California Proposition 27, Ballot Declaration of Position on Term Limits (2000)

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California Proposition 27 was on the March 7, 2000 ballot in California as an initiated state statute, where it was defeated.

Proposition 27, if it had been approved, would have allowed all California candidates for the U.S. Senate and U.S. House of Representatives to sign a declaration saying that, if elected, they either would or would not voluntarily limit their years of service.

Candidates who agreed to term limits would have indicated, under Proposition 27's terms, that they would voluntarily serve no more than two terms in the Senate (or 12 years) or three terms in the House of Representatives (or 6 years).

Proposition 27 also allowed any such candidate to ask the California Secretary of State to place on the ballotsa statement that the candidate either did or did not sign such a declaration to voluntarily limit his or her terms of service.

Proposition 27 would have not have required a candidate to sign a declaration, and it would not have required him or her to ask the California Secretary of State to provide information regarding the declarations on the ballot.[1]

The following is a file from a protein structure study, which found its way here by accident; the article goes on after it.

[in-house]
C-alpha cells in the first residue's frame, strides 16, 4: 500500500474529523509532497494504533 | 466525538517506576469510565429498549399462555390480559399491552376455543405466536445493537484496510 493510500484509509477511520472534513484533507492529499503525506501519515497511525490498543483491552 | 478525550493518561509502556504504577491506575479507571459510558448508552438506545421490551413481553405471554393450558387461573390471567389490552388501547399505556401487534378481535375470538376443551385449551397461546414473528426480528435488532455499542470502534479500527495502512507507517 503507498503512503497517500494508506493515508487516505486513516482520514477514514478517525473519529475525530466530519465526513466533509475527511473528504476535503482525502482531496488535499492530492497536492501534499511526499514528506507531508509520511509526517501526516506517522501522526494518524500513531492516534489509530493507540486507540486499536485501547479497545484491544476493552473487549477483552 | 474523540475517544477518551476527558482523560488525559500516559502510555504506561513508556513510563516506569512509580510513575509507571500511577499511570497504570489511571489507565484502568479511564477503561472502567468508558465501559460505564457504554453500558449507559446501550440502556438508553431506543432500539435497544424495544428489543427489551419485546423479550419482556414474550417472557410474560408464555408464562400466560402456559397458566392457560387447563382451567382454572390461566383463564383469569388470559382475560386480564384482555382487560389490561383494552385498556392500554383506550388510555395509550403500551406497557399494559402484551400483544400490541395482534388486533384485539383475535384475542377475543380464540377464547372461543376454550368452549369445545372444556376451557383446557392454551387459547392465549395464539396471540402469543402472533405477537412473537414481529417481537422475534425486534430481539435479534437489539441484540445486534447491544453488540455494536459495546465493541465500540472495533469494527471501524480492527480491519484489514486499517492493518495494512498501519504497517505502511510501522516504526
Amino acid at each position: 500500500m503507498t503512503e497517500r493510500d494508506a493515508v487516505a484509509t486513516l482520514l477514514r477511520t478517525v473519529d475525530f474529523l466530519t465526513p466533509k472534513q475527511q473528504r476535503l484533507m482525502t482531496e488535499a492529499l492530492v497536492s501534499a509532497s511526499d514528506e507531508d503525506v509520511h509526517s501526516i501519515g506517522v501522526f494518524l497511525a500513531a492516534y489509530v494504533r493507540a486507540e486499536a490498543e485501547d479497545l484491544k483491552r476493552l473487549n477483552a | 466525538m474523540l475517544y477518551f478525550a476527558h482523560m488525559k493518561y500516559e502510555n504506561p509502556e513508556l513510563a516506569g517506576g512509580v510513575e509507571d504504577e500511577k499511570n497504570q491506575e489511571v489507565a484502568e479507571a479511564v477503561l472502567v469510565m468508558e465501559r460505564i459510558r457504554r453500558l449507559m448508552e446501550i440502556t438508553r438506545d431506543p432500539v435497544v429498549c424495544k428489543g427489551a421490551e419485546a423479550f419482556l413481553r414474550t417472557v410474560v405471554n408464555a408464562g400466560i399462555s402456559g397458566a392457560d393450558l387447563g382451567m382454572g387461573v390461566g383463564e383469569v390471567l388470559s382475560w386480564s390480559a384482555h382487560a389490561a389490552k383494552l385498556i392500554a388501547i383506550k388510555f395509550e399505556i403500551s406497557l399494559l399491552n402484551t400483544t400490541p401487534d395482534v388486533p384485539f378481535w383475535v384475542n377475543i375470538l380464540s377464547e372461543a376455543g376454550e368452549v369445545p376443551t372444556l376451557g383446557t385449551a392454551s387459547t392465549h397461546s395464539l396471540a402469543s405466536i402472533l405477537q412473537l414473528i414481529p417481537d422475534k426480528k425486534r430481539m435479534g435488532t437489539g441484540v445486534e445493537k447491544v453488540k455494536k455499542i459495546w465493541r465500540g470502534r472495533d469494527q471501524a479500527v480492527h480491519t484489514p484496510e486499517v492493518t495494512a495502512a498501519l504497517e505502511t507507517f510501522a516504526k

Election results

Proposition 27
Defeatedd No4,032,35559.6%
Yes 2,737,274 40.4%

Text of measure


The ballot title was:

Elections. Term Limit Declarations for Congressional Candidates. Initiative Statute..


The summary of the ballot measure prepared by the California Attorney General read:

  • Permits congressional candidates to voluntarily sign non-binding declaration of intention to serve no more than three terms in House of Representatives or two terms in the United States Senate.
  • Requires placement of information on ballots and state-sponsored voter education materials when authorized by candidates.
  • Candidates may appear on ballot without submitting declaration.
  • Declaration by winning candidate applies to future elections for same office.

Fiscal impact

See also: Fiscal impact statement

The California Legislative Analyst's Office provided an estimate of net state and local government fiscal impact for Proposition 27. That estimate was:

  • Unknown, but probably not significant, election costs to the state and counties.

Campaign donations

A minimal amount--less than $10,000--was spent supporting and opposing the measure.

See also

External links